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Agiesta, AP’s director of polling, reported from Washington. Associated Press writers Stacy A. Anderson and Emily Swanson contributed to this report.

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Online:

AP-GfK Poll: http://www.ap-gfkpoll.com


AP-GfK Poll: 2 of 3 Americans think the threat posed by Islamic State is very important

By DEB RIECHMANN and EMILY SWANSON, Associated Press

WASHINGTON (AP) — Sixty-five percent of Americans now say the threat from the Islamic State group is very or even extremely important, and nearly half think the U.S. military response in Iraq and Syria has not gone far enough, according to an Associated Press-GfK poll. Most want to see America’s partners step up their contribution to the fight,

Less than half, 43 percent, approve of the way President Barack Obama is handling the danger posed by the extremist militants.

Greg Franke, 24, of Columbia, South Carolina, was among the 55 percent of those who disapproved. Franke, a 24-year-old assistant editor at a research library, said he thought Obama was too hesitant in responding to the militants, who have employed brutal tactics to swiftly seize territory.

“I understand the need to be hesitant, but this was a group that was marching across parts of the Middle East, which is already unstable,” Franke said. “I think it warranted a swift and more decisive response.”

“I also think that his declaration that U.S. troops would not be involved was premature,” he said. “I don’t want U.S. troops involved. But I don’t think we need to close doors.”

A majority, 66 percent, favor the airstrikes the United States has been launching against the militants, yet 65 percent of those surveyed say Obama has not clearly explained America’s goal in fighting the Islamic State group. The president met with his national security team on Friday to discuss the Islamic State and talk via video teleconference with U.S. officials at the American Embassy in Baghdad and consulates in Irbil and Basra.

Here’s a look at the poll:

IS ENOUGH BEING DONE?

Forty-six percent said the U.S. military response has not gone far enough — up from 40 percent in September. Fifty-six percent said the military response from countries that have joined the U.S. in the fight against Islamic State militants has not gone far enough. The U.S. and partner countries, including Qatar, Saudi Arabia and the United Arab Emirates, have been bombing Islamic State targets since August.

“It shouldn’t just be us. It shouldn’t just be ‘Oh, the United States is policing.’ It should be everyone is there policing and everybody believes this is wrong and everyone — worldwide — is trying to stop this,” said Kathy Robinson, 24, a Sterling, Virginia, woman who works at an information technology company.

At the same time, she thinks the United States eventually will put troops on the ground in the region “just to make sure nothing starts back up — to keep the peace.”

Only 32 percent think Obama has done a good job in clearly stating U.S. policy against the IS group. More than six in 10 of them think it’s either not likely or only moderately likely that the U.S. and its partners will achieve their goal in fighting IS.

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ARE AMERICANS FOLLOWING DEVELOPMENTS IN IRAQ, SYRIA?

While 47 percent of those surveyed said there’s a very or extremely high risk of another terror attack inside the United States, just a third said they have been keenly following the news about the U.S. military action against IS. An additional 38 percent said they were following the action somewhat closely, and 31 percent said they were keeping up not too closely or not closely at all.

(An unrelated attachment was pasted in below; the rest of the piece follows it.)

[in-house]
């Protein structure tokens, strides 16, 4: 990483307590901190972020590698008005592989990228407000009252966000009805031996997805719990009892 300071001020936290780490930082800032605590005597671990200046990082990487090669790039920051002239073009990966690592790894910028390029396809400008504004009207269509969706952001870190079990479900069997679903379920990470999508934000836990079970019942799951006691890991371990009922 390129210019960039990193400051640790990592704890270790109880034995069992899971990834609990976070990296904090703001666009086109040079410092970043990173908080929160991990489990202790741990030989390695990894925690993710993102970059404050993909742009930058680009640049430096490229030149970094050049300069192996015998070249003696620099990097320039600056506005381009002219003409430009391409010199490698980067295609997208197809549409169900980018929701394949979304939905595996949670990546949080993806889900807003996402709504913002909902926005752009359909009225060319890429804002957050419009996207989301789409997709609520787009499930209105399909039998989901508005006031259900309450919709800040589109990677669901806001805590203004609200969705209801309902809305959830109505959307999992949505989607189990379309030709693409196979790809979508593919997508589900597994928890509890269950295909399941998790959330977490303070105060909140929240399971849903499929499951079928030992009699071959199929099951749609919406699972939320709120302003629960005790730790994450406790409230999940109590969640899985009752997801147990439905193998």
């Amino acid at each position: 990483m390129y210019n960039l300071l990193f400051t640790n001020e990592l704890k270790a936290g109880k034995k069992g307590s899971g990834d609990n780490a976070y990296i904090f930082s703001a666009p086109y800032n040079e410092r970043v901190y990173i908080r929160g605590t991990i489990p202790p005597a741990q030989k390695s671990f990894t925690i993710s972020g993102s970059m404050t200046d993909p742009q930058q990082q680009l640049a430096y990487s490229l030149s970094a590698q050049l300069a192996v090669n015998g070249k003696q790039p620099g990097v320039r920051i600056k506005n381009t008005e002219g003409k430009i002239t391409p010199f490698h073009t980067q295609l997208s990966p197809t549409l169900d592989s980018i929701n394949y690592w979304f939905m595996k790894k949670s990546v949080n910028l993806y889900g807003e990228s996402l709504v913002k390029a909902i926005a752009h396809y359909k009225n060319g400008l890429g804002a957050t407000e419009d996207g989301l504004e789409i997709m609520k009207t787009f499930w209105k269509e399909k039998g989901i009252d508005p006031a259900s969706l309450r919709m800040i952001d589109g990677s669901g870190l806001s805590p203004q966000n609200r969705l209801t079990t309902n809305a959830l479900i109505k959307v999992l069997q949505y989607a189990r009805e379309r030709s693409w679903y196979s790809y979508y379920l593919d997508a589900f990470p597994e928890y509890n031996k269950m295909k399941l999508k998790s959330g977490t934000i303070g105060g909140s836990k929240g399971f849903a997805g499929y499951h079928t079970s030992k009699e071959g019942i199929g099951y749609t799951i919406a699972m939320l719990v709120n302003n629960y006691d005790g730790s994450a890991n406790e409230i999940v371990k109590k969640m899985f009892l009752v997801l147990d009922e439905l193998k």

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DO PEOPLE SUPPORT THE AIRSTRIKES?

While Americans support the airstrike, when it comes to supporting the idea of deploying U.S. ground troops, respondents were more guarded.

Thirty-seven percent said they opposed putting American forces on the ground, 33 percent favored the idea and 28 percent said they were neither for nor against it.

Obama has said repeatedly that he has no plans to send ground troops to Iraq or Syria. However, 28 percent thought it was very or extremely likely that he would, and an additional 45 percent thought it was moderately likely. Just 24 percent said it was not likely.

Michael Rainwater, 64, of Sammanish, Washington, doesn’t particularly want to see U.S. troops sent in, but thinks they might be deployed at some point.

“I think all of these things tend to escalate,” he said. “You can’t keep pouring fuel on the fire and expect the fire to get smaller. So every time we bomb or send in armed drones, you are creating more terrorists.”

He does not think, though, that the Islamic State is in a position to mount a 9/11-style attack against the U.S.

Said Rainwater, a retired software company owner: “It is more of a criminal entity because basically what they are doing is kidnapping people for ransom, taking over oil refineries for the income.”

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The AP-GfK Poll was conducted Oct. 16-20 using KnowledgePanel, GfK’s probability-based panel designed to be representative of the U.S. population. It involved online interviews with 1,608 adults, and had a margin of sampling error of plus or minus 2.8 percentage points for all respondents. Respondents were selected randomly using phone or mail survey methods, and later interviewed. People selected for KnowledgePanel who didn’t otherwise have access to the Internet were given free access.